♦The 66,000 square feet of the Shed roof was covered by three layers of felt and asphalt. If laid in a path three feet wide, the felt would extend from Stockbridge to Pittsfield.
♦The acoustics at the Shed were initially tested by Massachusetts Institute of Technology Professor Richard F. Fay.
♦Today, Andrew Pincus is a well-known writer of Tanglewood concerts and commentaries. In the early years, it was Jay Rosenfeld of The Berkshire Evening Eagle.
♦Pincus began covering Tanglewood for The Eagle in 1975. He's written two books about Tanglewood -- "Scenes From Tanglewood," published in 1989 by Northeastern University Press, and "Tanglewood: The Clash Between Tradition and Change," published 1998, also by Northeastern University Press.
♦In August of 1941, Tanglewood held a benefit concert for British war relief and the United Service Organizations (USO).
♦A fleet of 50 trucks was required to transport the massed bands of the 26th Division from Camp Edwards to Tanglewood for that concert. A total of 250 men were in the bands. Eleanor Roosevelt, wife of then-president Franklin D. Roosevelt, was in attendance to greet musicians and guests.
♦John N. Burk served as "program annotator" for the Boston Symphony Orchestra, includin♦g programs at Tanglewood, for more than 25 years. In addition to providing notes, he designed the pages.
♦In the early years, there was only one entrance to the grounds. Now, there are four.
♦When the Berkshire Symphonic Festival Board of Trustees formed Tanglewood, the venue was marketed as "a great musical shrine in America."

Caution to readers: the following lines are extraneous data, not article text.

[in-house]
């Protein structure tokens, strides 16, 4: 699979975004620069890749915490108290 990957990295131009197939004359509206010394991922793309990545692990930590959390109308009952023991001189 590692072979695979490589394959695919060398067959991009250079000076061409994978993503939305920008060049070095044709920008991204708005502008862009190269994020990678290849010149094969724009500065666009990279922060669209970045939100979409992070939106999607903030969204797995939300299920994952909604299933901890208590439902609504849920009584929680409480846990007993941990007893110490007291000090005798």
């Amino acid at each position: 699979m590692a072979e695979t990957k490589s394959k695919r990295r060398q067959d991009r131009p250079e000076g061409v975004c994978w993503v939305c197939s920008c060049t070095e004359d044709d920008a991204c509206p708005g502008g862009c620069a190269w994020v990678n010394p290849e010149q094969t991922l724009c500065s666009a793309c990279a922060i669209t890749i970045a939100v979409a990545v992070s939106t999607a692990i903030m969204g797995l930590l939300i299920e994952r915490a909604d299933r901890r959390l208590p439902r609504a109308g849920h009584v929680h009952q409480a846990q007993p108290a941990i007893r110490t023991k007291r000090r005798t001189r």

♦The heavy timbers used to construct the ceiling of Ozawa Hall were salvaged from old piers and train trestles. The hall was designed by William Rawn Architects Inc.
♦The formal gardens were planned by Mr. and Mrs. Richard C. Dixey of Boston. With the help of their gardener, Alexander McConnachie, the gardens were planted around 1900.
♦In 1937, zoologists from Harvard University conducted a study in which it was estimated that nearly 10,000 bats inhabited the main house and other structures on campus, helping to create a low mosquito population.
♦An electronic organ was first used in a Tanglewood symphonic performance in 1939.
♦A bronze bust of American composer Aaron Copland was erected on the grounds in June 2011. The sculpture is in the same area where Copland's ashes were scattered, behind the Tappan house, after he died in 1990.
♦A small doggie headstone sits near the parking lot by the maintenance offices. It was relocated there from a pet cemetery from the Highwood Manor estate, when the estates of the campus were combined.
♦Gertrude Robinson Smith, a New Yorker and part-time Berkshirite, drew up a letter dated June 18, 1934, inviting 150 people within a 40-mile radius of Stockbridge to her residence to hear Dr. Henry Hadley's proposal to give symphony concerts in the Berkshires "under the stars." Hadley was a noted conductor/composer; 64 men and women turned out for that first meeting.